More feathers.

The various animals didn't come around today. There were human visitors of varying sorts. I'm embarrassed to admit the major focus of the day. It wasn't profound. Mostly just feathers.

I left the lights down when I came in, opened the blinds for light and started in on the beading: feathers and feathers.

The group project proceeds. I'm beading feathers.

I've said so many things this month about process and color and design... I'm not really sure what to say about goodbye. I consider most of my beading pieces part of a continuum. The photos of the vest will be up when it's done. I have a quick three things to finish in the next month, which will be easier by myself in my home studio. It's been an interesting trip through the month. There are a few folk who may well follow my progress going forward, I've met some fun people. I think that workwise I tend to look ahead a bit: feathers in that direction. There are feathers, a sandhill crane, a fisher, more feathers, a snakeskin to forge, leggings for the fall. The house is a total disaster. That may actually be what I do in the next few days... reclaiming space in the house.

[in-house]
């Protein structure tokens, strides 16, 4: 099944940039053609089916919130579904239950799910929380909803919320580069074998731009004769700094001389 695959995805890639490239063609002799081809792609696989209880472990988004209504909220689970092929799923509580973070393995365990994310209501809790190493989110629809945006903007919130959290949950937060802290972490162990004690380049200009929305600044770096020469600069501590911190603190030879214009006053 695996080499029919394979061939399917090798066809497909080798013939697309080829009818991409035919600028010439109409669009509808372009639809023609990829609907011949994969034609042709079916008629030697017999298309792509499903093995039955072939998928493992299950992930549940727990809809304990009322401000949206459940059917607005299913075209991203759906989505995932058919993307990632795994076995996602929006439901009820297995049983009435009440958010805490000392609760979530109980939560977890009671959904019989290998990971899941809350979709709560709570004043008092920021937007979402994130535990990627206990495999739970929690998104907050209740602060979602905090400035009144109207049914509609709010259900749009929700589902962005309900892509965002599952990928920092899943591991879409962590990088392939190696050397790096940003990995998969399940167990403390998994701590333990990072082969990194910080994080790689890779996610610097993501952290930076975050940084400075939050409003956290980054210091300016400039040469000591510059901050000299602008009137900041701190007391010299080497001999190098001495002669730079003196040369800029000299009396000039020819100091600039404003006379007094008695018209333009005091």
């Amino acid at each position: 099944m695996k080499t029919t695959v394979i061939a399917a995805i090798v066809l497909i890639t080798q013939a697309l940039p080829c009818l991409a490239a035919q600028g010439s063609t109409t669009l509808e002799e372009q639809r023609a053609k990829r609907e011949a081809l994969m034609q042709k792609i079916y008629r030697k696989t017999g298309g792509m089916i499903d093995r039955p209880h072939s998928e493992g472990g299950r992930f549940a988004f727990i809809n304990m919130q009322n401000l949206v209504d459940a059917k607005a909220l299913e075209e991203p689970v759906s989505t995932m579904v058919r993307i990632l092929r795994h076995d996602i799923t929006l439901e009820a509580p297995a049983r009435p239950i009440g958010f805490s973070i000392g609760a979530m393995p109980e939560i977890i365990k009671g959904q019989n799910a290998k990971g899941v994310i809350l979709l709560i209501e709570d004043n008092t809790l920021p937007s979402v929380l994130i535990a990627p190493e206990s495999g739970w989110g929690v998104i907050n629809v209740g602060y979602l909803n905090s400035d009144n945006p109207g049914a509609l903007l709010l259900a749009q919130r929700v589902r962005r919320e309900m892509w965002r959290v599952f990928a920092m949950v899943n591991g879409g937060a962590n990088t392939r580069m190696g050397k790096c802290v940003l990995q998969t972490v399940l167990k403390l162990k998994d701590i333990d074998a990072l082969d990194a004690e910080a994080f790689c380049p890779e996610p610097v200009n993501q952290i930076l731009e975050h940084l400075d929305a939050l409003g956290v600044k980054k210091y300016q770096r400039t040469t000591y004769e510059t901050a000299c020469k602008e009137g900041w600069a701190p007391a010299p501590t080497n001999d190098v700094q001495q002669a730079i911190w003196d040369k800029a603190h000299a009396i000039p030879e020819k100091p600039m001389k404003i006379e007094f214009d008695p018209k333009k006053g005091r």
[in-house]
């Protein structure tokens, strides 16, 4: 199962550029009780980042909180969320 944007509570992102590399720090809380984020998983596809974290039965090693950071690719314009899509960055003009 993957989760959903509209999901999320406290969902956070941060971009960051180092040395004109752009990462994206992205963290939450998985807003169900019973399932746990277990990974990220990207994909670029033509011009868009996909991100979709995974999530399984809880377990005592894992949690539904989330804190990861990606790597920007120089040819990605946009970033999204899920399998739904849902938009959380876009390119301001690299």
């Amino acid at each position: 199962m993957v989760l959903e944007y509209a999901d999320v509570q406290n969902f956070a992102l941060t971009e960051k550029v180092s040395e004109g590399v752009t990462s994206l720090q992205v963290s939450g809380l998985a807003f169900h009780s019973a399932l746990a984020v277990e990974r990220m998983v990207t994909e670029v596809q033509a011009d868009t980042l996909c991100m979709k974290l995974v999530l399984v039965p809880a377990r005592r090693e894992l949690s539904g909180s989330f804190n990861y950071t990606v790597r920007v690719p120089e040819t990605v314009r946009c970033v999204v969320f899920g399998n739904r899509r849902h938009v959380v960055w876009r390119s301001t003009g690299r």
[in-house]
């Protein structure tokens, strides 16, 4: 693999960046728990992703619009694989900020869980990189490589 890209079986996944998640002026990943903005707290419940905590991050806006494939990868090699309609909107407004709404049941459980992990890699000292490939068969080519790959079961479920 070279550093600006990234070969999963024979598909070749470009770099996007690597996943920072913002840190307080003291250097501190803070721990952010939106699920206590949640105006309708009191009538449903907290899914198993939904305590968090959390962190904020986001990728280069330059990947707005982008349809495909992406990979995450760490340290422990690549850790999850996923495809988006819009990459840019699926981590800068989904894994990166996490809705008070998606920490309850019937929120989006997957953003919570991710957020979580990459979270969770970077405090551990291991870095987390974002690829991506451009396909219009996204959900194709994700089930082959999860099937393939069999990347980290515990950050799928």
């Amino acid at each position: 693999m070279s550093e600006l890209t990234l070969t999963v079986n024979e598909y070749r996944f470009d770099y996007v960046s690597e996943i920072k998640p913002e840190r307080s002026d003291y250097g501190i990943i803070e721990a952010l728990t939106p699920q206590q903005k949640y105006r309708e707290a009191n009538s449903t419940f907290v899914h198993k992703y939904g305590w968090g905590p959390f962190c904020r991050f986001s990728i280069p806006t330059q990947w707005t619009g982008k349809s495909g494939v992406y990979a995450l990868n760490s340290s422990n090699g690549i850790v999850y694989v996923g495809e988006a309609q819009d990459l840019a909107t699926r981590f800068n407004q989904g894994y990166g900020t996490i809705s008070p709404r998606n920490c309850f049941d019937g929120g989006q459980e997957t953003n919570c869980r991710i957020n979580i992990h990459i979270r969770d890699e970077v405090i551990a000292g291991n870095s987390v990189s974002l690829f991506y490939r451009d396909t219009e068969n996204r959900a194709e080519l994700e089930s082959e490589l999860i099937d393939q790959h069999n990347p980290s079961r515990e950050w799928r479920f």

Anyway it isn't really goodbye. There are pics and pics to share, when they can be taken. We'll all see what the feathers look like then.

Thanks to everyone for all of the interesting moments, interesting moments and feathers.


June 28 - Loading Out

Warm weather again. I wanted ice cream. I had to go pack my stuff up at the museum.

I pack well and carefully when I'm traveling. These days you must, everything may be rummaged at random intervals by who knows what functionary. I pack excellent well when it's other people's work. My stuff got tossed into a box and two bags. Well, one bag was well packed. Those were CDs loaned for the month. Those are neat. Everything else was more or less shoved into corners.